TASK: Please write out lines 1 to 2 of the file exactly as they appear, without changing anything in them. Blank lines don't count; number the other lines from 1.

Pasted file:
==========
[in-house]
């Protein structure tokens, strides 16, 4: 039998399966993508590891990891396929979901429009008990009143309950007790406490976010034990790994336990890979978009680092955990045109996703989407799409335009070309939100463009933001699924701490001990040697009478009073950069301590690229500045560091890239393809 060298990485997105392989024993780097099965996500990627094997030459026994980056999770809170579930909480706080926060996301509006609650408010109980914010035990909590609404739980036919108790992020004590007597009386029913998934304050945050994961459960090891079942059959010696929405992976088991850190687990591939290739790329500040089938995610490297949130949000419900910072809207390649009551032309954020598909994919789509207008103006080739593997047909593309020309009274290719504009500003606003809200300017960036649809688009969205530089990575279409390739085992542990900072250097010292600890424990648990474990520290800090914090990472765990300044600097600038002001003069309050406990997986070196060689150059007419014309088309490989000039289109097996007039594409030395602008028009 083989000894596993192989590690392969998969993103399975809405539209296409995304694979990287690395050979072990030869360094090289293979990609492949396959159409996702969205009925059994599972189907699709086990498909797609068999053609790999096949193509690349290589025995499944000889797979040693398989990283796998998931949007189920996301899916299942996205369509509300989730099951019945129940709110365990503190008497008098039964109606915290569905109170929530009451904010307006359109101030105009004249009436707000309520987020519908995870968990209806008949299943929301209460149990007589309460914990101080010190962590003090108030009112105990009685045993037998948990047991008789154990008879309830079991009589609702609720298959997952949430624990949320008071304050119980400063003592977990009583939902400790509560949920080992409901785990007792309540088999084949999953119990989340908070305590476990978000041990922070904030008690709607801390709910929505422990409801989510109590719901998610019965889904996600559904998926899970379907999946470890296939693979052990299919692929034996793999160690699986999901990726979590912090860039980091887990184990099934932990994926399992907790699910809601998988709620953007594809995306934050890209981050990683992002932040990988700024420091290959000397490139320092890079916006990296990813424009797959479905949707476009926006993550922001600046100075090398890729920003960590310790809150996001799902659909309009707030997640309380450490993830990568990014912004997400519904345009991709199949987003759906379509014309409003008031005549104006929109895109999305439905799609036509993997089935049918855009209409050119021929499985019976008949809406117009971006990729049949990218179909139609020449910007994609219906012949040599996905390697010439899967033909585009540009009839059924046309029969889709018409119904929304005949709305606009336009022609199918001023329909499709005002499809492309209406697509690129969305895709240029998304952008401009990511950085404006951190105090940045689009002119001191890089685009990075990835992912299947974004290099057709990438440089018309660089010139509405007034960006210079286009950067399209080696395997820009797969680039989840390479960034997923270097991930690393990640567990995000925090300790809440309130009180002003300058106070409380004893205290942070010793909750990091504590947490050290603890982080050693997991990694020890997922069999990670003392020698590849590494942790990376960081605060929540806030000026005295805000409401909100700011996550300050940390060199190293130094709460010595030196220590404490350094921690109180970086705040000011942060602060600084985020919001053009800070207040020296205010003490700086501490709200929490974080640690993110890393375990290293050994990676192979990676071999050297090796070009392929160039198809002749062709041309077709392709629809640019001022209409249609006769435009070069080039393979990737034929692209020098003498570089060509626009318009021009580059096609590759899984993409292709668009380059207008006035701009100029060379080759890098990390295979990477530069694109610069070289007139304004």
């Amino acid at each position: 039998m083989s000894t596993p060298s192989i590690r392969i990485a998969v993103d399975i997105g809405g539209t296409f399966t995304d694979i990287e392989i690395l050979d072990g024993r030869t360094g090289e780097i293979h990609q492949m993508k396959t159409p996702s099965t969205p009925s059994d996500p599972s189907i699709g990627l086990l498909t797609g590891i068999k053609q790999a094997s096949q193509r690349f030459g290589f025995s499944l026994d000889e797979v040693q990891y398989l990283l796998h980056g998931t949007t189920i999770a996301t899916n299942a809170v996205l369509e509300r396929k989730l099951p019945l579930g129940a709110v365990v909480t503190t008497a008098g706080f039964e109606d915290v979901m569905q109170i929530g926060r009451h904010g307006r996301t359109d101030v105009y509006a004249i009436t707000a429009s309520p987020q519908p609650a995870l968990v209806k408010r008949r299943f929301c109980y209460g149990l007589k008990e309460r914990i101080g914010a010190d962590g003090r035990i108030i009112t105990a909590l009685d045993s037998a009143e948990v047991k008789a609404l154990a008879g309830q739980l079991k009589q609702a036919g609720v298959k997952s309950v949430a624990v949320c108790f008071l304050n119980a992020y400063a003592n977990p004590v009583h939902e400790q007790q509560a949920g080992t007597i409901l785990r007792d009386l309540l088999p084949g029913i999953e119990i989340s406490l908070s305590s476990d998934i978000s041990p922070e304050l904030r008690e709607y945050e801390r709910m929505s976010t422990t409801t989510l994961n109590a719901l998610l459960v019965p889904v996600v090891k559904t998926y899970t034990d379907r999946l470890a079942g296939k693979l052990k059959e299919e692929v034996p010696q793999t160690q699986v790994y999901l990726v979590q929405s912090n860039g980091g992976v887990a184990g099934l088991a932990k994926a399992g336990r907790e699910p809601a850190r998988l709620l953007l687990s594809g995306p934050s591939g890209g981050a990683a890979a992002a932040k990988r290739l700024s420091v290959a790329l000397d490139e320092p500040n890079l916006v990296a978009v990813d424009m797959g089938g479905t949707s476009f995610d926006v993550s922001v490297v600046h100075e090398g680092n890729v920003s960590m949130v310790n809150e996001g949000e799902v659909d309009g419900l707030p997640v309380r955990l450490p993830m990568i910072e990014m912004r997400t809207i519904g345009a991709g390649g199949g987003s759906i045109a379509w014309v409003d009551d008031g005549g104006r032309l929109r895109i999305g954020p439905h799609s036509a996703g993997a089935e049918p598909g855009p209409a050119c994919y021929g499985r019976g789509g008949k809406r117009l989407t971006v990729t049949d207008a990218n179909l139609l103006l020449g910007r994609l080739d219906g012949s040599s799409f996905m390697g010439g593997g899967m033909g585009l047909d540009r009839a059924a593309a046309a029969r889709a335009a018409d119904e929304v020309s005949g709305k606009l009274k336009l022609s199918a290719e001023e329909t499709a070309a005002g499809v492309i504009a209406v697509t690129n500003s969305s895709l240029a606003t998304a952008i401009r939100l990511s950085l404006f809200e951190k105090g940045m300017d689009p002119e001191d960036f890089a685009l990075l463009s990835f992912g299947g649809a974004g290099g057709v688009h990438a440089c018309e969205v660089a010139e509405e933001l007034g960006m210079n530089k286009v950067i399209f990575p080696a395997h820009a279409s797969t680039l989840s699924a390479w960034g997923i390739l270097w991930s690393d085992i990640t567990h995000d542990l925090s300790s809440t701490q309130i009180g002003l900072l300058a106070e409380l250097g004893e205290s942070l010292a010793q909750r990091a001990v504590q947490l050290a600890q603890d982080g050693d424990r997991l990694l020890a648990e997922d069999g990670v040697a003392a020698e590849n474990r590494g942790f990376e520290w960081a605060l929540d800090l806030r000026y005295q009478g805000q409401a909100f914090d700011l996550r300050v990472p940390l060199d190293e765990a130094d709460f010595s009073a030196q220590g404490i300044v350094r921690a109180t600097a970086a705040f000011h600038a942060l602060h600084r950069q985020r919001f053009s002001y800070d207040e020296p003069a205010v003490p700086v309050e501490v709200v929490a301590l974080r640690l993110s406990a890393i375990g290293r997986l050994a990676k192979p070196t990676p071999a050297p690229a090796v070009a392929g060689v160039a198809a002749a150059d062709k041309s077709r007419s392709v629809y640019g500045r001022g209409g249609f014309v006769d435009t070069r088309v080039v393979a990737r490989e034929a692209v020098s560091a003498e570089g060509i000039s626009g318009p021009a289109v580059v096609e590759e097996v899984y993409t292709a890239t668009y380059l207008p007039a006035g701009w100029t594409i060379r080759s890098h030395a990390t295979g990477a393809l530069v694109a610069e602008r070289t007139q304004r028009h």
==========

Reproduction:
[in-house]
């Protein structure tokens, strides 16, 4: 039998399966993508590891990891396929979901429009008990009143309950007790406490976010034990790994336990890979978009680092955990045109996703989407799409335009070309939100463009933001699924701490001990040697009478009073950069301590690229500045560091890239393809 060298990485997105392989024993780097099965996500990627094997030459026994980056999770809170579930909480706080926060996301509006609650408010109980914010035990909590609404739980036919108790992020004590007597009386029913998934304050945050994961459960090891079942059959010696929405992976088991850190687990591939290739790329500040089938995610490297949130949000419900910072809207390649009551032309954020598909994919789509207008103006080739593997047909593309020309009274290719504009500003606003809200300017960036649809688009969205530089990575279409390739085992542990900072250097010292600890424990648990474990520290800090914090990472765990300044600097600038002001003069309050406990997986070196060689150059007419014309088309490989000039289109097996007039594409030395602008028009 083989000894596993192989590690392969998969993103399975809405539209296409995304694979990287690395050979072990030869360094090289293979990609492949396959159409996702969205009925059994599972189907699709086990498909797609068999053609790999096949193509690349290589025995499944000889797979040693398989990283796998998931949007189920996301899916299942996205369509509300989730099951019945129940709110365990503190008497008098039964109606915290569905109170929530009451904010307006359109101030105009004249009436707000309520987020519908995870968990209806008949299943929301209460149990007589309460914990101080010190962590003090108030009112105990009685045993037998948990047991008789154990008879309830079991009589609702609720298959997952949430624990949320008071304050119980400063003592977990009583939902400790509560949920080992409901785990007792309540088999084949999953119990989340908070305590476990978000041990922070904030008690709607801390709910929505422990409801989510109590719901998610019965889904996600559904998926899970379907999946470890296939693979052990299919692929034996793999160690699986999901990726979590912090860039980091887990184990099934932990994926399992907790699910809601998988709620953007594809995306934050890209981050990683992002932040990988700024420091290959000397490139320092890079916006990296990813424009797959479905949707476009926006993550922001600046100075090398890729920003960590310790809150996001799902659909309009707030997640309380450490993830990568990014912004997400519904345009991709199949987003759906379509014309409003008031005549104006929109895109999305439905799609036509993997089935049918855009209409050119021929499985019976008949809406117009971006990729049949990218179909139609020449910007994609219906012949040599996905390697010439899967033909585009540009009839059924046309029969889709018409119904929304005949709305606009336009022609199918001023329909499709005002499809492309209406697509690129969305895709240029998304952008401009990511950085404006951190105090940045689009002119001191890089685009990075990835992912299947974004290099057709990438440089018309660089010139509405007034960006210079286009950067399209080696395997820009797969680039989840390479960034997923270097991930690393990640567990995000925090300790809440309130009180002003300058106070409380004893205290942070010793909750990091504590947490050290603890982080050693997991990694020890997922069999990670003392020698590849590494942790990376960081605060929540806030000026005295805000409401909100700011996550300050940390060199190293130094709460010595030196220590404490350094921690109180970086705040000011942060602060600084985020919001053009800070207040020296205010003490700086501490709200929490974080640690993110890393375990290293050994990676192979990676071999050297090796070009392929160039198809002749062709041309077709392709629809640019001022209409249609006769435009070069080039393979990737034929692209020098003498570089060509626009318009021009580059096609590759899984993409292709668009380059207008006035701009100029060379080759890098990390295979990477530069694109610069070289007139304004």